The planet Askiruh, or as close as the pronunciation comes, missing other guttural sounds, and a nuanced color display as the natives say it, was larger than Earth. Like Earth, it was small enough to have lost its light gases, but unlike Earth, it was larger enough that getting anything to orbit was practically impossible. When Askiruh technology was finally up to the task, a launch vehicle larger than any ever built on Earth was constructed to great fanfare. The tiny satellite, about the size of a Ronafor, a native rodent-like creature, barely made it to low orbit. For Askiri, when the film returned, seeing their world for the first time, as a whole, was a defining moment. The task done though, driven mainly by rivalry among certain Askiri, further efforts languished. Reasons for again expending significant resources for orbital dreams have waned in council debate, though limited sub-orbital space exploration continues.
“Orbital is hard.” Askiri engineers saying.

It’s no wonder that getting to orbit and staying in orbit, with roots in how and who, persist and satisfy as ends in themselves. In most any industry though, transportation and facilities are a means to an end, not an end in themselves. That is unless you are a transportation company, a FedEx, or the JetBlue, or the owner of the facility promising certain amenities. Everywhere else, you worry when transportation is more than about a fifth of your costs. And your facility costs should be even less.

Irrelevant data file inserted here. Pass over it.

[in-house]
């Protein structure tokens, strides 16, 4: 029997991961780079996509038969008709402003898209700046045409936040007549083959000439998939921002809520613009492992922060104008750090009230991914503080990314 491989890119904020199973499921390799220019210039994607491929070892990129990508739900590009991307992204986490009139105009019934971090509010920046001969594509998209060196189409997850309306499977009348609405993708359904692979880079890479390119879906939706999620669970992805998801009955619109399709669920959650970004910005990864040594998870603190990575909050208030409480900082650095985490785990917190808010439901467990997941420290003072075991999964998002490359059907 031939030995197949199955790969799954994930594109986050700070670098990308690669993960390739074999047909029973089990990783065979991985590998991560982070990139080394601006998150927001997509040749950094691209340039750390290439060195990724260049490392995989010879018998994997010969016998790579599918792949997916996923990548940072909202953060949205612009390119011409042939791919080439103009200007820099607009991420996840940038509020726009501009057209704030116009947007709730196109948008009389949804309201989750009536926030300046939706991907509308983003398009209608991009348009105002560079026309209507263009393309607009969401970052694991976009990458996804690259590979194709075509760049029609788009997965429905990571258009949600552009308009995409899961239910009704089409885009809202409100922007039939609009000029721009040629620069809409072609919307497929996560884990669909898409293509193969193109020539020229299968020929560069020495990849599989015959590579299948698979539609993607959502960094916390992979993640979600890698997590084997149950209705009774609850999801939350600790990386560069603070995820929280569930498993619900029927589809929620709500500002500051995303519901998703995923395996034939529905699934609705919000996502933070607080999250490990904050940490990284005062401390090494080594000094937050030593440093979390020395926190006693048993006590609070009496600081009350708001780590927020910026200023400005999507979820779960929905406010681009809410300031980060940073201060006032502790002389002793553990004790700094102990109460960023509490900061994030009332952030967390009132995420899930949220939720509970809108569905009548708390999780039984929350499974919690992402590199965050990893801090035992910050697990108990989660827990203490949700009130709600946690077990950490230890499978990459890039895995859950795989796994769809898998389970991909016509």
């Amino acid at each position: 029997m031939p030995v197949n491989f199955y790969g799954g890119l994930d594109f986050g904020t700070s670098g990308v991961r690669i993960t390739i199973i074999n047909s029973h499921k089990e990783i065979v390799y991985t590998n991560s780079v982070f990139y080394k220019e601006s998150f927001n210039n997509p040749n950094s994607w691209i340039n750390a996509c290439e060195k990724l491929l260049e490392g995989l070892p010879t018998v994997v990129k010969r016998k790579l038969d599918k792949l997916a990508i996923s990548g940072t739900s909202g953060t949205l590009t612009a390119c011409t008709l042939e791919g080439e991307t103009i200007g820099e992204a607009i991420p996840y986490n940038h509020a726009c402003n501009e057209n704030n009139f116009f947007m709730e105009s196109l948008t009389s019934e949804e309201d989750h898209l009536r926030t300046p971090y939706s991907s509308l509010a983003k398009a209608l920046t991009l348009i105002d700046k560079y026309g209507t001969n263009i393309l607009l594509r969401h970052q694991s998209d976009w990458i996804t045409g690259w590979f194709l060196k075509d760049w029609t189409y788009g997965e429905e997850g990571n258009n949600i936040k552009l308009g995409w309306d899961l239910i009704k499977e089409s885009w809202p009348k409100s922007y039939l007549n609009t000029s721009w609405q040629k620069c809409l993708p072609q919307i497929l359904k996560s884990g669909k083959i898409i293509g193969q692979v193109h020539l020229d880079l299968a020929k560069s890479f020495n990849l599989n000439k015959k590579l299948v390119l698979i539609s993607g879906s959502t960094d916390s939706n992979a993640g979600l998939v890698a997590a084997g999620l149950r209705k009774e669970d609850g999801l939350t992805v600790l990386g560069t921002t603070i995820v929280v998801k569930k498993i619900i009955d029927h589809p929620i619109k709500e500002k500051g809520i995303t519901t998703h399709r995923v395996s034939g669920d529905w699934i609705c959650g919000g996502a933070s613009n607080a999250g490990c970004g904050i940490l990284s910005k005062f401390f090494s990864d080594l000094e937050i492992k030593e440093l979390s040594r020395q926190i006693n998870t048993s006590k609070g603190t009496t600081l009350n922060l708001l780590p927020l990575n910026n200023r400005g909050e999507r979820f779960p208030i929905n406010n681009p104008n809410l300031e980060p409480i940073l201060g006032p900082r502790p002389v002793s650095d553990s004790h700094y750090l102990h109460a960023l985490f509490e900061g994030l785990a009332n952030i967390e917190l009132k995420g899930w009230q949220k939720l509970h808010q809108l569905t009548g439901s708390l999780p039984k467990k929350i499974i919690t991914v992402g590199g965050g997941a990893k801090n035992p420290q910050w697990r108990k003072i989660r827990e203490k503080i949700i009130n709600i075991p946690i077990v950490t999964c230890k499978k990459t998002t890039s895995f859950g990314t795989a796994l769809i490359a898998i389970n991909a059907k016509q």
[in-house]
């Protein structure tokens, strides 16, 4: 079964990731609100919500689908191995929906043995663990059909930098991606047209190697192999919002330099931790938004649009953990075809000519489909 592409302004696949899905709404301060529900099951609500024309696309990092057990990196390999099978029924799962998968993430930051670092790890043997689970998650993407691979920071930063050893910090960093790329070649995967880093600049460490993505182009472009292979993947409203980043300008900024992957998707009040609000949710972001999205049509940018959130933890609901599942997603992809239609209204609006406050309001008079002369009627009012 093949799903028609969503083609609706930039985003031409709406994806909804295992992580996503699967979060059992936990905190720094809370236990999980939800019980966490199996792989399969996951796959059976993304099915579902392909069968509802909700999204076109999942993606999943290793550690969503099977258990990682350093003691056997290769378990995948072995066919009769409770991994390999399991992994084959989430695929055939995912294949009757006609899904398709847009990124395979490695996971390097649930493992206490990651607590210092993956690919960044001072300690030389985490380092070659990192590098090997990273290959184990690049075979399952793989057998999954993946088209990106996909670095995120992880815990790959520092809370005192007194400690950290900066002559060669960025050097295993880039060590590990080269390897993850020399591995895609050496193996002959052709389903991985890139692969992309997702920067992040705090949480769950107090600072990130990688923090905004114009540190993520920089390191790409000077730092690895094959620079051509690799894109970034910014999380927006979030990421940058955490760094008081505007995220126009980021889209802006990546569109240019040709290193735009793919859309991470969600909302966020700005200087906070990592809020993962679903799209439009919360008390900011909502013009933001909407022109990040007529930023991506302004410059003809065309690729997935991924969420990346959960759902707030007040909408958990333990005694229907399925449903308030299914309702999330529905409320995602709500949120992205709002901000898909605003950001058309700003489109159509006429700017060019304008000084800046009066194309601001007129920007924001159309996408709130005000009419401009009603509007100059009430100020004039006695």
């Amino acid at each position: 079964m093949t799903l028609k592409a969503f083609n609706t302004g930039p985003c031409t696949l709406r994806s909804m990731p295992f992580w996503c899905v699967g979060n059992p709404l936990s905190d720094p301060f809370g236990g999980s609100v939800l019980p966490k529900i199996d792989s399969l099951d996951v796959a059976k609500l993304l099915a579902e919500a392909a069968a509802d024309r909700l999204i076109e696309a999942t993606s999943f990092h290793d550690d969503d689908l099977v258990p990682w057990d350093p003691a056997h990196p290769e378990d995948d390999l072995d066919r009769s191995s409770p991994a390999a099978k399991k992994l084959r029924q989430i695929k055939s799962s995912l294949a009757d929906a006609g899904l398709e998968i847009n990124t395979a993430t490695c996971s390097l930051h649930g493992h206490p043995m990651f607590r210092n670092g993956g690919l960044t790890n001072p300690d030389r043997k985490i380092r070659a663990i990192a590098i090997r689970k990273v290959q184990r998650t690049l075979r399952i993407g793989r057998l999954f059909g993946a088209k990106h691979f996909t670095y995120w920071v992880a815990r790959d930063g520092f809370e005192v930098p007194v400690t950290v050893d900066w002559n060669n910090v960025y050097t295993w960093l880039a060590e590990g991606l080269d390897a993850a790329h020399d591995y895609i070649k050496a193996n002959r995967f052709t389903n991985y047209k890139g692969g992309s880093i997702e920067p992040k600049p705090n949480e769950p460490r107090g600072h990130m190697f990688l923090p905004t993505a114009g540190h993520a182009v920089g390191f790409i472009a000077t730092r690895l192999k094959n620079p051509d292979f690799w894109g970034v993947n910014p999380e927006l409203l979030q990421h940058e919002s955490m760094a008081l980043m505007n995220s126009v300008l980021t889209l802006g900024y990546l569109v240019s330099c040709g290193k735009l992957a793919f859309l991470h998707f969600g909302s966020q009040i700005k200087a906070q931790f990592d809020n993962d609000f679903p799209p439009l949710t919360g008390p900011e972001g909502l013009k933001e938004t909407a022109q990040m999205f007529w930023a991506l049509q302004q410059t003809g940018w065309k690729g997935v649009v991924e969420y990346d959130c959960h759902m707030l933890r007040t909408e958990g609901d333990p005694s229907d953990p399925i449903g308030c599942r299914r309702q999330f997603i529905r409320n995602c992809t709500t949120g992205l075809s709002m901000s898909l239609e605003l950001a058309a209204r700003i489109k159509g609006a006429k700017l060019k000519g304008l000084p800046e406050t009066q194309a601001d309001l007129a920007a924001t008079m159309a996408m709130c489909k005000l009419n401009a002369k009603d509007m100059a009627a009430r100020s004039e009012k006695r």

Yet in NASA, one glance of the Human Spaceflight budget reveals that nearly all its resources go toward getting to space, followed by the place to stay. Only the smallest part of the NASA Human Spaceflight budget does what might be called “production” once you are in space. These are a smattering of budget lines, like a few hundred million for research and development on the ISS. That’s out of an over $10 billion-dollar Human Spaceflight budget, or 3 percent.

WHERE (as destination)

The presentation about getting to Mars was the customary 10 pounds of information jammed into a quart Ziplock bag. Then followed the 15 minutes, no wait, 3 minutes, no wait, “just time for a couple of questions.” The first question was more a statement, proving the audience member also knew a way to get to Mars. The second question was about costs, so unwelcome. “We have plenty of resources. They’re up there, right now, just going around in circles. The ISS.” There was a moan or two in the audience (the questioner included.) Somehow going in a straight line to Mars was just better than going around in circles, and no reason was necessary.